where 23, in this case happens to be the value of baz.

The inline assembly code:

______________________________________"asm ( "SET-- FIELD-- OFFSET(`" "mystruct" "`,`" "myfield" "`,`%0`)" : : "n" (offsetof( struct mystruct , myfield )"______________________________________

generates:

______________________________________"SET-- FIELD-- OFFSET(`mystruct`,`myfield`,`16`)"______________________________________

where 16, for example, is the offset of "myfield" in the "mystruct" structure. The inline assembly code:

______________________________________"{ struct mystruct * temp ;asm ( "SET-- STRUCTURE-- INFO(`" "mystruct""`,`""myfield" "`,`%0`,`%1`,`%2`)" : : "n" ( sizeof( temp -> myfield ) ) ,"n" ( offsetof( struct mystruct, myfield ) ) ,"n" ( ( typeof( temp -> myfield   ) ) (  0 ) < 0 ) ) ; }"______________________________________

turns into:

______________________________________"SET-- STRUCTURE-- INFO(`mystruct,`myfield,`2`,`16`,`1`)".______________________________________

In this case, the 16 is again the offset of the field. The "2" indicates that this is a 2-byte quantity. The "1" indicates that this is a signed value (an unsigned value would assign a "0" to this field).

Observe that the s file generated will have additional information. It will specifically have the lines:

______________________________________"| File automatically generated by m4 and nawk""| Do not bother editing this| Find the source|"______________________________________

These lines are created by the asm declarations at the start of the main routine defined in step 66. The code will also include function prologues and other information.

If one intends to cross compile for a different platform, then the .c file is compiled into assembly for the target platform. The macros are written in such a way that all the constant values, field offsets, etc., are generated for the target machine.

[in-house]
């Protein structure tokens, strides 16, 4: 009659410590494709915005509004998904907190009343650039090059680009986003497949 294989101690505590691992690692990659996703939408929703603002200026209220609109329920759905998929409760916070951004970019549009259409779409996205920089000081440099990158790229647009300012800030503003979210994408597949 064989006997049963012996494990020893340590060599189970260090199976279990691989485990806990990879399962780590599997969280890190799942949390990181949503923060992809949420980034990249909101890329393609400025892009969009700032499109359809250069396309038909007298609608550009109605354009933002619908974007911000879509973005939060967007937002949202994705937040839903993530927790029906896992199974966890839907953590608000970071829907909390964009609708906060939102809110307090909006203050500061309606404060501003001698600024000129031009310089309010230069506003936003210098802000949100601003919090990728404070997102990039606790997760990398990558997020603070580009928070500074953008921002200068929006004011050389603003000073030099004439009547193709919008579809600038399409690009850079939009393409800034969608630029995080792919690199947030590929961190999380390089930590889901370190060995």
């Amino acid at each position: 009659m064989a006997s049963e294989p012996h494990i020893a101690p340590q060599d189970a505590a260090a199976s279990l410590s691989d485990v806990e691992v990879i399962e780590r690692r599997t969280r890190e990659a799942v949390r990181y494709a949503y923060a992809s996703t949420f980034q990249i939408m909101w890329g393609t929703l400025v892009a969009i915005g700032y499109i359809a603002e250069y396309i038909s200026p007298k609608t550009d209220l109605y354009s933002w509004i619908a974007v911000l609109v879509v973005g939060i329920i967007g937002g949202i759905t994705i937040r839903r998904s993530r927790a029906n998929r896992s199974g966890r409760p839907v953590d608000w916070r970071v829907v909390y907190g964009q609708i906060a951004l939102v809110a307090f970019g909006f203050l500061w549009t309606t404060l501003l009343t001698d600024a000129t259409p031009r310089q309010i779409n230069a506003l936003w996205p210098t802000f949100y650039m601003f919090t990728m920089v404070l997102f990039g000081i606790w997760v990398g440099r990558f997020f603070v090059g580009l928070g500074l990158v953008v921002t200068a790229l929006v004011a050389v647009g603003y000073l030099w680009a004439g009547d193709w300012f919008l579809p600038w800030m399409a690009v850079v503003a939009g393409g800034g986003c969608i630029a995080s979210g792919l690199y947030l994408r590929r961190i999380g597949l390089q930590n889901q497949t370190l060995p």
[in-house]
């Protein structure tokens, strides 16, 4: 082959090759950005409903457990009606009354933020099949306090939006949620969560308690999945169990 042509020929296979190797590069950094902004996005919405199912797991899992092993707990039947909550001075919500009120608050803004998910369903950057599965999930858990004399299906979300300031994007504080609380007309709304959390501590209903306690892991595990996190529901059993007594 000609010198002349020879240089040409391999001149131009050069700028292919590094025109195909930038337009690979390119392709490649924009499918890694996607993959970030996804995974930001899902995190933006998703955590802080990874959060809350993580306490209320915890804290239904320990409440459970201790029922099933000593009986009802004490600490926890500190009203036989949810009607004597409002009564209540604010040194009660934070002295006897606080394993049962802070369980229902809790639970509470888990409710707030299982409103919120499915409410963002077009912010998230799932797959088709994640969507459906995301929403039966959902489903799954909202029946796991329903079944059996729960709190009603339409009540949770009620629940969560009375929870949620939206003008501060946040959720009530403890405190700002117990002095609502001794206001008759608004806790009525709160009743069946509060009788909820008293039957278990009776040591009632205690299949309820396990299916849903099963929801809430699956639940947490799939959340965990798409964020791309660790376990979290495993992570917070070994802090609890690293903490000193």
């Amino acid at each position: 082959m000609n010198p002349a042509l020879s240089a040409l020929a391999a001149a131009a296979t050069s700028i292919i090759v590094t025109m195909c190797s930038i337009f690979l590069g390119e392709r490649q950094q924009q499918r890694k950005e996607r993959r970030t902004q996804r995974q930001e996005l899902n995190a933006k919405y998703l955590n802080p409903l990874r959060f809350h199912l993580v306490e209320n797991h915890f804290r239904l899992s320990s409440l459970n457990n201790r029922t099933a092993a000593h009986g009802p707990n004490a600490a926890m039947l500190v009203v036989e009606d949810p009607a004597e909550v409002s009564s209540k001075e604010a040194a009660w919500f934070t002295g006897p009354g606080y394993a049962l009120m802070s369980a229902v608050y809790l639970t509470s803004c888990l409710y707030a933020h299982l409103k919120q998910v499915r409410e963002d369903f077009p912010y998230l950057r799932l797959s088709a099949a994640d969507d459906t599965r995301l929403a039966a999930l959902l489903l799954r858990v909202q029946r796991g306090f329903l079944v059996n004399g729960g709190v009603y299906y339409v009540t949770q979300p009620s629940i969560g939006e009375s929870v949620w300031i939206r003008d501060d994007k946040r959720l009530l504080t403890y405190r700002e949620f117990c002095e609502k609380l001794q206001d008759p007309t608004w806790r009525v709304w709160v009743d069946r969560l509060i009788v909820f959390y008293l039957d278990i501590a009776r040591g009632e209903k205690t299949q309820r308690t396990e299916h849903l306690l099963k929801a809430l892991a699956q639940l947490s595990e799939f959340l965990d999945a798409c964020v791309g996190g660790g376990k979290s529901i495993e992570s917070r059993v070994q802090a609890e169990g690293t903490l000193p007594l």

The .s file is processed by extracting lines that contain the word SET. For example, one can create the file "executeJava-- sparc.include" by extracting lines containing the word SET. This can be done using the UNIX command "grep", e.g., "grep SET extractoffsets.s executeJava-- sparc.include".

The next processing step is to combine the compiled constants and field parameters with the original inheriting language program. That is, for each occurrence of DEFINED-- CONSTANT(<name>), replace it with the exact value of the constant. For each occurrence of GET-- FIELD(<reg>,<structure>,<field>,<result>) convert it into specific inheriting language instructions necessary to access the value. Thus, the final inheriting language program 47 is a combination of the original program text with the result of the processing of the cross compiler 46.

These operations can be performed as follows. Run "executeJava-- sparc.m4" through the processor m4 a second time. However, this time the EXTRACT-- OFFSET flag is not turned-on. This causes m4 macros called SET-- FIELD-- OFFSET, SET-- STRUCTURE-- INFO, and SET-- VALUE to be defined. In addition, the previously created file "ExecuteJavaStructOffsets.include" is read in. Each line of the file is interpreted using the macro definitions defined in step 60. The remainder of the file "executeJava-- sparc.m4" is handled normally by the processor m4. In particular, the four macros

DEFINED-- CONSTANT(baz)

EXTRACT-- OFFSET(mystruct,myfield)

GET-- FIELD(base,mystruct,myfield,reg)

SET-- FIELD(value,base,mystruct,myfield)

have completely different meanings than they did in step 60.

For constants, SET-- VALUE(`name`,`value`) is turned into define(`name,value`) and DEFINED-- CONSTANT(name) is turned into "name". Hence, if one has SET-- VALUE(`baz`,`23`) from the include file, and the occurrence of DEFINED-- CONSTANT(baz) somewhere in the text, the macro pre-processor will turn DEFINED-- CONSTANT(baz) into baz and then that into 23.

For field offsets, SET-- FIELD-- OFFSET(struct,field,offset) is turned into the assembler directive: "struct.field=offset". Similarly, "STRUCT-- OFFSET (struct,field)" is turned into "struct.field". The next effect is that every occurrence of "STRUCT-- OFFSET(struct,field)" becomes "struct.offset", which the assembler can then replace with the correct value. For field accessors and setters, "SET-- STRUCTURE-- INFO(`mystruct`,`myfield`,`4`,`16`,`1`)" defines two macros: "GET-- FIELD.mystruct.myfield(base, result)" and "SET-- If one intends to cross compike for a different FIELD.mystruct. myfield(base, value)". The definition of: